Stefano Ferrucci Viticultore, Domus Caia 2006 Sangiovese Superiore Riserva 16.5 Drink 2010-15
100% Sangiovese from a vineyard planted in the 1960s and 1970s. The grapes are hand harvested and dried for 30 days, without using temperature or humidity control. Fermented in cement tank with temperature control, and with malolactic fermentation triggered at the same time (Ilaria Ferrucci tells me that the low ambient temperature in their cement tanks tends to delay malolactic fermentation, making the wine vulnerable, which is why they inoculate the wine with malolactic bacteria immediately after the fermentation has started, so that the warmth produced by the alcoholic fermentation helps initiate it, and it therefore ends practically at the same time as the alcoholic fermentation). The wine is aged aged for 12 months in tonneaux of which one third are new.
Plummy, and dried cherry and hints of dried fruit, but with depth. Note of cacao, ever so slightly. Hint of apple from the appassimento. Lively palate with very attractive, chocolatey, coating tannin. Vegetal touch of apple pie, seems ever so slightly oxidised, but very appealing, and with very good length. 14.5% (WS)

PODERI MORINI, Faenza (Oriolo subzone)
One of the last to join the Convito, the estate started bottling in 1998, and the first wine to be produced was Nono Ricco Sangiovese di Romagna Superiore, named after the current owner's grandfather. The vineyards are planted on limestone clay, and, except for Sangiovese, play host to some pretty rare varieties, of which the red Centesimino (a variety indigenous to Faenza, and locally known as Savignon Rosso, but with no connection to Sauvignon whatsoever) has barely been saved from extinction.

Poderi Morini, Nonno Rico 2007 Sangiovese di Romagna Superiore Riserva 17 Drink 2011-15
The first vintage of this wine was produced in1998. 13 months in tonneaux, and not yet on the market as the wine undergoes a further 12 months of bottle age.
Very dark ruby, but suprisingly young and elegant on the nose, almost like Teroldego. Rich, sweet maraschino cherry followed by an austere but long aromatic palate with fine tannin. Lifting acidity, slightly stalky finish. Very good but one doesn't immediately associate the wine with Sangiovese. 14.5% (WS)

SAN PATRIGNANO, Coriano, Rimini (no subzones in the Rimini area)
San Patrignano, one of the founding members of the Convito, is a community which helps severely addicted people by offering them accommodation, work and therapy. The latter two are intertwined in that San Patrignano finances itself by its agricultural activities, including the production of wine, carried out by the community members. Sometimes the charitable nature of an enterprise eclipses the quality of products on offer, but that is certainly not the case with this estate. Consultant for years has been Riccardo Cottarello. There are about 100 ha of vines planted and, unusually for such a large area, all the vineyards lie within the San Patrignano estate, and are only 5 km from the Adriatic coast. Although the estate has embraced international varieties, the most important wine of San Patrignano is Avi, a Sangiovese di Romagna Superiore Riserva.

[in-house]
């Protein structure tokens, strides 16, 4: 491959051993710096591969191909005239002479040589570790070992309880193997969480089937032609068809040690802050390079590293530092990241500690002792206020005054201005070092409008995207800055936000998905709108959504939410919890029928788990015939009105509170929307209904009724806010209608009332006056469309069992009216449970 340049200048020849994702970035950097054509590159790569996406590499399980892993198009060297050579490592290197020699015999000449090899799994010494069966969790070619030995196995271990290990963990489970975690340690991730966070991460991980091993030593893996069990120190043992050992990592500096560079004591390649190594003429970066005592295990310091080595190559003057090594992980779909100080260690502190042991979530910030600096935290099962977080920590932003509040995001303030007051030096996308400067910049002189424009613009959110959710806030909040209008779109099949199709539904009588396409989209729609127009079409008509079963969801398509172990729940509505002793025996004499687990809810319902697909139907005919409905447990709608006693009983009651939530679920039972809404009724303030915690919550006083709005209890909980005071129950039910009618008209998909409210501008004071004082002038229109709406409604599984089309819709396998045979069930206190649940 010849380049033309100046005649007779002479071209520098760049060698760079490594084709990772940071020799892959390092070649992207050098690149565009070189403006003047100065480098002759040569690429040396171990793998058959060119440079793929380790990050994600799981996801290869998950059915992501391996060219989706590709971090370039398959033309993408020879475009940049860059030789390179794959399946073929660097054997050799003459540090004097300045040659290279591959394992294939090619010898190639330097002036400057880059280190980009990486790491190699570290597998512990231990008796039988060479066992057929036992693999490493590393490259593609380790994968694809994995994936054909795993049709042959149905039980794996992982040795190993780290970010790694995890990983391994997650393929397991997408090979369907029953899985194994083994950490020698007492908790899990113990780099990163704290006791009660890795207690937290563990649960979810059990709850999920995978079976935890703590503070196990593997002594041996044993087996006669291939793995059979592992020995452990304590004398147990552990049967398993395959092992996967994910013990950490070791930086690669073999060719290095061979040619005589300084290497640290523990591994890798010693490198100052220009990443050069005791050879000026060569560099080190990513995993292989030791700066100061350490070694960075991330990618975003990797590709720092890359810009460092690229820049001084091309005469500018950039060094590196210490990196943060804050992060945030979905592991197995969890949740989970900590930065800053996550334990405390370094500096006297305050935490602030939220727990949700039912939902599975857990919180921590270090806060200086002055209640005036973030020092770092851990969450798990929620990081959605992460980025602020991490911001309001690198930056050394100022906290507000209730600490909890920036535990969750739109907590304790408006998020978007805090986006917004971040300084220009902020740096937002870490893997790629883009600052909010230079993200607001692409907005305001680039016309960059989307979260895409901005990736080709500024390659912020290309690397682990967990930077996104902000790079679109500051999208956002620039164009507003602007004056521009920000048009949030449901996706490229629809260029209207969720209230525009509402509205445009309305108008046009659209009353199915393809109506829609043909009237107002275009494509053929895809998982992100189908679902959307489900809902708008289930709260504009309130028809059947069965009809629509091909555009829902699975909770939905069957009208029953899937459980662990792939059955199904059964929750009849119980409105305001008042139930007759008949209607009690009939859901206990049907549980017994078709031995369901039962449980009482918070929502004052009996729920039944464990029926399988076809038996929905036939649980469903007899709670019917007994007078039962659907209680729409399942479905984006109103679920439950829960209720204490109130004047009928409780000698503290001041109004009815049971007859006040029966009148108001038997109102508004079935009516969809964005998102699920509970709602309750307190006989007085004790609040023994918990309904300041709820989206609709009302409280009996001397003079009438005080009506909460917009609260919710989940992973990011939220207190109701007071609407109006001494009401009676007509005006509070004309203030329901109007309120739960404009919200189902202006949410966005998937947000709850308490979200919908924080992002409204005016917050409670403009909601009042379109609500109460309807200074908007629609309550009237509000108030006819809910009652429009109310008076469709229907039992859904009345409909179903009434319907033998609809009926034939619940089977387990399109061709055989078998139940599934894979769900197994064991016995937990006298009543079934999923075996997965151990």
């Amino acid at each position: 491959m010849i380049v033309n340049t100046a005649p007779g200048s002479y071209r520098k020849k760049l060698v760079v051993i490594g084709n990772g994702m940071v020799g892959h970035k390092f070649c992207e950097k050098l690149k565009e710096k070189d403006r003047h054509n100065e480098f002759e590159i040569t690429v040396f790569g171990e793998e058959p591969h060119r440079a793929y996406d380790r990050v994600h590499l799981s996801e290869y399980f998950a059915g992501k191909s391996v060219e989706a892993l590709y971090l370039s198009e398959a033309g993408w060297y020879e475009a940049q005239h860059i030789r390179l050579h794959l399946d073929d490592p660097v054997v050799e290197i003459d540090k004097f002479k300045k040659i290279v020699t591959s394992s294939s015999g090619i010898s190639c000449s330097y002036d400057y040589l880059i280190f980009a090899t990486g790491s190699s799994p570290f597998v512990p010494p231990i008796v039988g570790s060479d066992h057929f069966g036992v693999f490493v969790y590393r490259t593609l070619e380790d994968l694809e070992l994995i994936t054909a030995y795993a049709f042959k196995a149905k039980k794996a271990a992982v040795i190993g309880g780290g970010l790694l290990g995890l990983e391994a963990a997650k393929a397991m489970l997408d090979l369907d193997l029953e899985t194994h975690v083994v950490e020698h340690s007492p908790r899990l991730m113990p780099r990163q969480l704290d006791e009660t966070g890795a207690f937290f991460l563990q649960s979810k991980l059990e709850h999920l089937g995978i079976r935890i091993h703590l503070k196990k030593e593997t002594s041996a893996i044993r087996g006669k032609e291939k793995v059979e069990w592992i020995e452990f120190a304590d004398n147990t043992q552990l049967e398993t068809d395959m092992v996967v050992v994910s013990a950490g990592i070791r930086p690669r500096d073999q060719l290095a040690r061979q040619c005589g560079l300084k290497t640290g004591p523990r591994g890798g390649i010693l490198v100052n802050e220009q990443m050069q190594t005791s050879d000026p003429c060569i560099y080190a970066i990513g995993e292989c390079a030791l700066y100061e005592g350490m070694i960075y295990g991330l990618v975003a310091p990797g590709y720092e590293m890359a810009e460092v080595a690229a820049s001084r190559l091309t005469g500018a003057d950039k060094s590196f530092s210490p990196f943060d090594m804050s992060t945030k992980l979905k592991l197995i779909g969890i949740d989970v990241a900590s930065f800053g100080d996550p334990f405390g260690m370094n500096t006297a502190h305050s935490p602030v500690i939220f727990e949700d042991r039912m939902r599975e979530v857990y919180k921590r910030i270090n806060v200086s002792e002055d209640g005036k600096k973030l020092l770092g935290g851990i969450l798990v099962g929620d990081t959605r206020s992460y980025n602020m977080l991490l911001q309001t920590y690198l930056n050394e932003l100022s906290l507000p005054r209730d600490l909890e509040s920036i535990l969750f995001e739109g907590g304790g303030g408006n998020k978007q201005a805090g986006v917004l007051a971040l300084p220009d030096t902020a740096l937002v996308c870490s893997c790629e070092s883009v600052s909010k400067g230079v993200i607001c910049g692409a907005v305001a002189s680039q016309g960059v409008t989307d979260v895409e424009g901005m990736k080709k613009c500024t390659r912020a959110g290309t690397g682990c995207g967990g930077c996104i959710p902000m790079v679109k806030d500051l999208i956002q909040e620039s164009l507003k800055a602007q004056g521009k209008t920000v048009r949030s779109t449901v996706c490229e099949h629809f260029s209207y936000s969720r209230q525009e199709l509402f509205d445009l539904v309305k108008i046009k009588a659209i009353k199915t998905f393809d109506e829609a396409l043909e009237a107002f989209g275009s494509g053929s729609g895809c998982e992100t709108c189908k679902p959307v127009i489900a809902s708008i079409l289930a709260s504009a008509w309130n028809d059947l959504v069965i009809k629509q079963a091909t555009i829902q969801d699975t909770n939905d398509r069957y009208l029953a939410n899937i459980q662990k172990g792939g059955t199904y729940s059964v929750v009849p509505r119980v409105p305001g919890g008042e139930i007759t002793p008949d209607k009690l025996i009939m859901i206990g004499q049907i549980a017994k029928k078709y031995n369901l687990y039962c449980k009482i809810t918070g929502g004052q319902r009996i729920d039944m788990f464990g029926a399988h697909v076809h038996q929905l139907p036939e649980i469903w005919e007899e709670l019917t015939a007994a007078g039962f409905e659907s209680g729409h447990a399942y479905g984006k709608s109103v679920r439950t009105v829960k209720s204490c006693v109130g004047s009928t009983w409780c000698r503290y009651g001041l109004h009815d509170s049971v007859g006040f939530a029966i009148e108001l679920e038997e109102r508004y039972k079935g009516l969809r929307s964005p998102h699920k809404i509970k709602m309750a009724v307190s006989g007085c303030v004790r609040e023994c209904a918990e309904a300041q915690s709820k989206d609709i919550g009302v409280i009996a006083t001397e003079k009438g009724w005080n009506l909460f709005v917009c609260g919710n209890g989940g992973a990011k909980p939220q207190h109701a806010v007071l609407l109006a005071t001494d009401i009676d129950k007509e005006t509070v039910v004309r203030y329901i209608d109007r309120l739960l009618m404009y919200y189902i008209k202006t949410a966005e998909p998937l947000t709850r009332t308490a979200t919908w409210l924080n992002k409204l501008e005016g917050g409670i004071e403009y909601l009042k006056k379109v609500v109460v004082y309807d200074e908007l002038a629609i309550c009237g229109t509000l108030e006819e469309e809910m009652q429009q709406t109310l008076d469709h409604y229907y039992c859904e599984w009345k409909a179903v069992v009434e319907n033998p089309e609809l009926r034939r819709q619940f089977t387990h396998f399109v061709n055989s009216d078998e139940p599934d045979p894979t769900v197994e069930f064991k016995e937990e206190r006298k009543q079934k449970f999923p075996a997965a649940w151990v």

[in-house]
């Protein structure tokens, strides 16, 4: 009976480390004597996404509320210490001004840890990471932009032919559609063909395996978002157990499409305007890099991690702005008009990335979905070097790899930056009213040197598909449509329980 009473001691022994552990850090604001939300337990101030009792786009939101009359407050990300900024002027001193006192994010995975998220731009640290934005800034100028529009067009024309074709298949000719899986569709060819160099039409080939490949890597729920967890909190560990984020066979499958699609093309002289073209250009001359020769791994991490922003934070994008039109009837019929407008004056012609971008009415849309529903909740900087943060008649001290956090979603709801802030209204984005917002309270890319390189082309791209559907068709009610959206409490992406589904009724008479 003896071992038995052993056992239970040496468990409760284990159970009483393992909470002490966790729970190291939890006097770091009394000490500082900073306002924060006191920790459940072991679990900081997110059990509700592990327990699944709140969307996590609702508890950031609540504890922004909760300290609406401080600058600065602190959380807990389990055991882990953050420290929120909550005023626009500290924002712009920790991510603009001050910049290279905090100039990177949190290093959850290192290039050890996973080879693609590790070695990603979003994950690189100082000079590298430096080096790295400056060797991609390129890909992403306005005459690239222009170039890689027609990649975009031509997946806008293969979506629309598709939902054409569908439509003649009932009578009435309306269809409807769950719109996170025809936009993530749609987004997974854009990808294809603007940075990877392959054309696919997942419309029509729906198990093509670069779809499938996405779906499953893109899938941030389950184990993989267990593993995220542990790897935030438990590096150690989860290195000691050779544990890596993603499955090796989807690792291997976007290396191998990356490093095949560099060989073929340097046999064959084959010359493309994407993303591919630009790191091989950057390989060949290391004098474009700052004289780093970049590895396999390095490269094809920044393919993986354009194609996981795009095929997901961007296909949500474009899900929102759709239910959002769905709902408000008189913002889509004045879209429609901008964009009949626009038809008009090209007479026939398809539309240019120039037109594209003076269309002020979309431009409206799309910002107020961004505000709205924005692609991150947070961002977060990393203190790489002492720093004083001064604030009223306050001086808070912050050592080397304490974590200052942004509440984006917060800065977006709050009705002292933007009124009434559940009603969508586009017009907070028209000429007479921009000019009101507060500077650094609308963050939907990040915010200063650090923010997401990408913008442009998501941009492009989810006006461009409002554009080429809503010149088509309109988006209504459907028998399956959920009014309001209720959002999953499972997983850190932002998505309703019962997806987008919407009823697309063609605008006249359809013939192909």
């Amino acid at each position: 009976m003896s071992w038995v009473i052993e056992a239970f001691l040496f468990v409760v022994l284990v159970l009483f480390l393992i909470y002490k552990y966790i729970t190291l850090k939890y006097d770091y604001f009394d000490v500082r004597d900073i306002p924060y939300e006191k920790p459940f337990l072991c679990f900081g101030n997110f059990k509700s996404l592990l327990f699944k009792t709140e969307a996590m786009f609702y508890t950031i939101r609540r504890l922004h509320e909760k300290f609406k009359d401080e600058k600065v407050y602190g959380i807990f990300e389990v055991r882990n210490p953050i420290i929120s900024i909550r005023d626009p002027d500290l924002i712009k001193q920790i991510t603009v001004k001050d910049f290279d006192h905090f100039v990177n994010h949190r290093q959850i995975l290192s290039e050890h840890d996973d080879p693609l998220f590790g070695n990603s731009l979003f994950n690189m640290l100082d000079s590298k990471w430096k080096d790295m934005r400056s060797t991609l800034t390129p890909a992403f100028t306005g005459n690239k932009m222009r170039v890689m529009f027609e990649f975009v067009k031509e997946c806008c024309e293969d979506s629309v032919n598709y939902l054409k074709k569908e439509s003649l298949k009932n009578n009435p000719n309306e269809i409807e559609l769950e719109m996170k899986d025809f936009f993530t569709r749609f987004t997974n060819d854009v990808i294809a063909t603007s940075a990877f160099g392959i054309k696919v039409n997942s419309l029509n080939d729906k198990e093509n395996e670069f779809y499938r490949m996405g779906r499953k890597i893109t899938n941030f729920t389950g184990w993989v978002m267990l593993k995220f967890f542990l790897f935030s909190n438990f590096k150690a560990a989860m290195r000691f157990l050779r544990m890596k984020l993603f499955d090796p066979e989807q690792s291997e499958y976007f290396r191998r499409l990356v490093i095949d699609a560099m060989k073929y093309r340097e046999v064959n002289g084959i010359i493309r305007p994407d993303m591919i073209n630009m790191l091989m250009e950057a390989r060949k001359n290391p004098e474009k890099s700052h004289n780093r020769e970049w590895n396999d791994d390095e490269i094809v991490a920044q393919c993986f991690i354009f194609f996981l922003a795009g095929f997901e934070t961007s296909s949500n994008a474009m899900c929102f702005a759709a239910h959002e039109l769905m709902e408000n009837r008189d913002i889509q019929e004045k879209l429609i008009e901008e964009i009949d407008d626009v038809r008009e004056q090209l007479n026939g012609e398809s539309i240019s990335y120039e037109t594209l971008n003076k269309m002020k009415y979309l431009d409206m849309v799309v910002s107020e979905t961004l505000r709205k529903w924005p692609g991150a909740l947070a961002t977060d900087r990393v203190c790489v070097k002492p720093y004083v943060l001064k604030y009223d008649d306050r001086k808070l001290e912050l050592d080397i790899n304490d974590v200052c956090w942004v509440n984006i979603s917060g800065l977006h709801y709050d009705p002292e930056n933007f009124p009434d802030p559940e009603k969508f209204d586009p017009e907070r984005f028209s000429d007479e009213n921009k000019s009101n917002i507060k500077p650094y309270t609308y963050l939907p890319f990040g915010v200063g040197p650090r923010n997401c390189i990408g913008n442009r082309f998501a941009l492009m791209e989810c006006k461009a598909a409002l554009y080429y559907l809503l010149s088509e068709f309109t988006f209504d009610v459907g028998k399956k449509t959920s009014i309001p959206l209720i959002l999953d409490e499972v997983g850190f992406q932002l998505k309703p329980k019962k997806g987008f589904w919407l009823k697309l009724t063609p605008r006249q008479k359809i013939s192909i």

San Patrignano, Avi 2006 Sangiovese di Romagna Superiore Riserva 15.5 Drink 2010-14
The grapes were hand harvested followed by a triage on arrival in the cellar. At the beginning of the fermentation there is lots of pumping over to extract the tannin, while alcohol levels are still low (higher alcohol levels speed up extraction, but also tend to leach out all the bitter tannins). The wine undergoes malolactic fermentation as well as ageing in barrique, Tonneaux, and large 20-hl oak casks.The goal is to reduce more and more the amount of oak. The wine remains in oak for almost three years.
100% Sangiovese. Medium concentrated ruby. Surprising nose of saddle and plum notes, blackcurrant, I almost thought it was Bordeaux. Initially peppery too, and leather (brett?). Could do with a bit more concentration on the mid palate, but undeniably Sangiovese. Completely dry palate, with slightly bitter tannin. There is complexity, but looks like this needs more work, or earlier release onto the market. 13.5% (WS)

SAN VALENTINO, Rimini (no subzones in the Rimini area)
This Convito member can look back on only a very recent history. Acquired in 1990 by Giovanni Mascarin, it leapt in quality only in 1997, the year his son and daughter Roberto and Maria Cristina took over. The vineyards, 14 ha in total, are very close to the sea in the hilly area around Rimini. Since 2000 the brother and sister team have been assisted by consultant Fabrizio Moltard, who also consults to several other members of the Convito, and who is especially known for his work in the Tuscan Maremma. The estate's most important wine is the Sangiovese di Romagna Superiore Riserva Terra di Covignano.